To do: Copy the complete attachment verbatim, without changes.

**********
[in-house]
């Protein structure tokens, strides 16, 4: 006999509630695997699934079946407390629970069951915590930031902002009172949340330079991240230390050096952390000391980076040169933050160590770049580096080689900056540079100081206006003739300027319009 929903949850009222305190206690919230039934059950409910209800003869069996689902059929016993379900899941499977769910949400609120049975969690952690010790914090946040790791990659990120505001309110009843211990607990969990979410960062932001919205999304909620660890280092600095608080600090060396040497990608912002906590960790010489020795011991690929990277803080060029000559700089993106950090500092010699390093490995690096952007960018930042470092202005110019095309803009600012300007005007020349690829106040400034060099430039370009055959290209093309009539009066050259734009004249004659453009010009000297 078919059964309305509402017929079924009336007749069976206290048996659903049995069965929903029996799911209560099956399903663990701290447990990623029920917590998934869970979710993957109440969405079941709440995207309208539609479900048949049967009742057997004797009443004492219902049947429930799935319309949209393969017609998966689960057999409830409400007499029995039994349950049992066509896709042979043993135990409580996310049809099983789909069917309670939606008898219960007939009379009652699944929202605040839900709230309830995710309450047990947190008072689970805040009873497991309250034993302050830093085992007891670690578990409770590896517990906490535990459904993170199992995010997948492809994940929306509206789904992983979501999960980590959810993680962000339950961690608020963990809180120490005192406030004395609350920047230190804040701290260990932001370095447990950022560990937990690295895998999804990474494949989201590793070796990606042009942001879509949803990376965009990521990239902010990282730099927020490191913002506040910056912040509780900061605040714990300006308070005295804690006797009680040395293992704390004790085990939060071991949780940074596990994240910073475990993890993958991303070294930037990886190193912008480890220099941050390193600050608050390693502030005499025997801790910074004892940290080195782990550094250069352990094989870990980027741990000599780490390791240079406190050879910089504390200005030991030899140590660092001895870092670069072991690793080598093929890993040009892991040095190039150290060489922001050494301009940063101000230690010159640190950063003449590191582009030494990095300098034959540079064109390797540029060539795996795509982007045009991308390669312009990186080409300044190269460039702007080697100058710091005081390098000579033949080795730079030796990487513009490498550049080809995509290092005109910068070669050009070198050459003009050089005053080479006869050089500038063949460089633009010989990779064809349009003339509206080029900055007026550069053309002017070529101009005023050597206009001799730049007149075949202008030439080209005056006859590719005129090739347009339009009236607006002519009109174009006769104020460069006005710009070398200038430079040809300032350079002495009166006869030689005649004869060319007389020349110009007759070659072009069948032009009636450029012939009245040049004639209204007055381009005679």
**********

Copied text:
[in-house]
């Protein structure tokens, strides 16, 4: 006999509630695997699934079946407390629970069951915590930031902002009172949340330079991240230390050096952390000391980076040169933050160590770049580096080689900056540079100081206006003739300027319009 929903949850009222305190206690919230039934059950409910209800003869069996689902059929016993379900899941499977769910949400609120049975969690952690010790914090946040790791990659990120505001309110009843211990607990969990979410960062932001919205999304909620660890280092600095608080600090060396040497990608912002906590960790010489020795011991690929990277803080060029000559700089993106950090500092010699390093490995690096952007960018930042470092202005110019095309803009600012300007005007020349690829106040400034060099430039370009055959290209093309009539009066050259734009004249004659453009010009000297 078919059964309305509402017929079924009336007749069976206290048996659903049995069965929903029996799911209560099956399903663990701290447990990623029920917590998934869970979710993957109440969405079941709440995207309208539609479900048949049967009742057997004797009443004492219902049947429930799935319309949209393969017609998966689960057999409830409400007499029995039994349950049992066509896709042979043993135990409580996310049809099983789909069917309670939606008898219960007939009379009652699944929202605040839900709230309830995710309450047990947190008072689970805040009873497991309250034993302050830093085992007891670690578990409770590896517990906490535990459904993170199992995010997948492809994940929306509206789904992983979501999960980590959810993680962000339950961690608020963990809180120490005192406030004395609350920047230190804040701290260990932001370095447990950022560990937990690295895998999804990474494949989201590793070796990606042009942001879509949803990376965009990521990239902010990282730099927020490191913002506040910056912040509780900061605040714990300006308070005295804690006797009680040395293992704390004790085990939060071991949780940074596990994240910073475990993890993958991303070294930037990886190193912008480890220099941050390193600050608050390693502030005499025997801790910074004892940290080195782990550094250069352990094989870990980027741990000599780490390791240079406190050879910089504390200005030991030899140590660092001895870092670069072991690793080598093929890993040009892991040095190039150290060489922001050494301009940063101000230690010159640190950063003449590191582009030494990095300098034959540079064109390797540029060539795996795509982007045009991308390669312009990186080409300044190269460039702007080697100058710091005081390098000579033949080795730079030796990487513009490498550049080809995509290092005109910068070669050009070198050459003009050089005053080479006869050089500038063949460089633009010989990779064809349009003339509206080029900055007026550069053309002017070529101009005023050597206009001799730049007149075949202008030439080209005056006859590719005129090739347009339009009236607006002519009109174009006769104020460069006005710009070398200038430079040809300032350079002495009166006869030689005649004869060319007389020349110009007759070659072009069948032009009636450029012939009245040049004639209204007055381009005679």